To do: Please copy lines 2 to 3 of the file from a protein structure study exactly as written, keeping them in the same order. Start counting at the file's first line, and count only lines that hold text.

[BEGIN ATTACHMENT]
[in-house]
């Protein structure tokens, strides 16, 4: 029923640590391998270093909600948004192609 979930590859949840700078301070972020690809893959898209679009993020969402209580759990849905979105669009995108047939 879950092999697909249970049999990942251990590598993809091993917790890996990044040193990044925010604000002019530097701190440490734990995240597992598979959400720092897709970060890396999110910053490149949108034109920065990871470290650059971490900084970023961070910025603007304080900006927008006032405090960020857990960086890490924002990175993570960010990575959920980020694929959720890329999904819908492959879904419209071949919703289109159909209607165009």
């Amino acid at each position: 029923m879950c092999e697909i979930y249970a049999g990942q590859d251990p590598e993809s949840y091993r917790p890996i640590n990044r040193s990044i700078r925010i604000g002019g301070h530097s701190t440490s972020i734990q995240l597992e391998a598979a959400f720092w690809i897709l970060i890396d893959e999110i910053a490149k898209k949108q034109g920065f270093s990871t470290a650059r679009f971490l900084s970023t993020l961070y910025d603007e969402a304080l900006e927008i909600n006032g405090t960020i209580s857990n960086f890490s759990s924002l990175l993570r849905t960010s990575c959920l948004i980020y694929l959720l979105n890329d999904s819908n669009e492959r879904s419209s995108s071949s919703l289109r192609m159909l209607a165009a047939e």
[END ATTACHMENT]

């Protein structure tokens, strides 16, 4: 029923640590391998270093909600948004192609 979930590859949840700078301070972020690809893959898209679009993020969402209580759990849905979105669009995108047939 879950092999697909249970049999990942251990590598993809091993917790890996990044040193990044925010604000002019530097701190440490734990995240597992598979959400720092897709970060890396999110910053490149949108034109920065990871470290650059971490900084970023961070910025603007304080900006927008006032405090960020857990960086890490924002990175993570960010990575959920980020694929959720890329999904819908492959879904419209071949919703289109159909209607165009």
């Amino acid at each position: 029923m879950c092999e697909i979930y249970a049999g990942q590859d251990p590598e993809s949840y091993r917790p890996i640590n990044r040193s990044i700078r925010i604000g002019g301070h530097s701190t440490s972020i734990q995240l597992e391998a598979a959400f720092w690809i897709l970060i890396d893959e999110i910053a490149k898209k949108q034109g920065f270093s990871t470290a650059r679009f971490l900084s970023t993020l961070y910025d603007e969402a304080l900006e927008i909600n006032g405090t960020i209580s857990n960086f890490s759990s924002l990175l993570r849905t960010s990575c959920l948004i980020y694929l959720l979105n890329d999904s819908n669009e492959r879904s419209s995108s071949s919703l289109r192609m159909l209607a165009a047939e």